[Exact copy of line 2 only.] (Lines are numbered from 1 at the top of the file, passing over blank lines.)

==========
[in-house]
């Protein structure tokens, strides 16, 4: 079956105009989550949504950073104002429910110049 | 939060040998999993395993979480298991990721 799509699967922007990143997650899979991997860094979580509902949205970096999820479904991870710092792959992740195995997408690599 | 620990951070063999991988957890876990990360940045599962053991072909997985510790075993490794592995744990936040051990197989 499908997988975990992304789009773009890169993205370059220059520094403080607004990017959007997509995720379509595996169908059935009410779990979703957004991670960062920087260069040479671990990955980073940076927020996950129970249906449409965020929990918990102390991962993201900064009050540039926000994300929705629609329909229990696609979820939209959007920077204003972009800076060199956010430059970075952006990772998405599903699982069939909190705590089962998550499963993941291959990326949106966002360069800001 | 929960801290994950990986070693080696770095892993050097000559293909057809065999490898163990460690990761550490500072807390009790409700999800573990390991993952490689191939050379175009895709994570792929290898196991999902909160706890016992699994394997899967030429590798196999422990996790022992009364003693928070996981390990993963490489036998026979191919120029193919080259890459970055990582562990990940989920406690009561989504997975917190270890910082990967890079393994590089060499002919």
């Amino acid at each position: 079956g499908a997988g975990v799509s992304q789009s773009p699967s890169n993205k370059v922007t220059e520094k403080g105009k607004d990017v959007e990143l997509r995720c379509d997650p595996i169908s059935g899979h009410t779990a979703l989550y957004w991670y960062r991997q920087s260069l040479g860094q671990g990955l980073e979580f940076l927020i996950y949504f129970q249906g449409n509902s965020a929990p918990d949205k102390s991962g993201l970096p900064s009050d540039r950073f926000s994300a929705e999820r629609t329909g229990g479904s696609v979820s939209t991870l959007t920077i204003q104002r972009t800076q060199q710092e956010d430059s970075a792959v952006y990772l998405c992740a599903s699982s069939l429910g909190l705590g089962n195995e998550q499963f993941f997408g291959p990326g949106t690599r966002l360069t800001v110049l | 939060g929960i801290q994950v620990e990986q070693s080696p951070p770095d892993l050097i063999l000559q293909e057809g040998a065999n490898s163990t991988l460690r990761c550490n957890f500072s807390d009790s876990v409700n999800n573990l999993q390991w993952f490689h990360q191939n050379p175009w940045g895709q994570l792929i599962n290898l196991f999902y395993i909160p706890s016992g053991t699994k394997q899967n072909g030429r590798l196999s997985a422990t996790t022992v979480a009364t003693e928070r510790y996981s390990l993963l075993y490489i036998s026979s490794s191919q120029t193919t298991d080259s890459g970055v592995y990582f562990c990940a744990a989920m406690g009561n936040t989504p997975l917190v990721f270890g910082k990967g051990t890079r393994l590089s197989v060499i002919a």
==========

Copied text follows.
């Protein structure tokens, strides 16, 4: 079956105009989550949504950073104002429910110049 | 939060040998999993395993979480298991990721 799509699967922007990143997650899979991997860094979580509902949205970096999820479904991870710092792959992740195995997408690599 | 620990951070063999991988957890876990990360940045599962053991072909997985510790075993490794592995744990936040051990197989 499908997988975990992304789009773009890169993205370059220059520094403080607004990017959007997509995720379509595996169908059935009410779990979703957004991670960062920087260069040479671990990955980073940076927020996950129970249906449409965020929990918990102390991962993201900064009050540039926000994300929705629609329909229990696609979820939209959007920077204003972009800076060199956010430059970075952006990772998405599903699982069939909190705590089962998550499963993941291959990326949106966002360069800001 | 929960801290994950990986070693080696770095892993050097000559293909057809065999490898163990460690990761550490500072807390009790409700999800573990390991993952490689191939050379175009895709994570792929290898196991999902909160706890016992699994394997899967030429590798196999422990996790022992009364003693928070996981390990993963490489036998026979191919120029193919080259890459970055990582562990990940989920406690009561989504997975917190270890910082990967890079393994590089060499002919």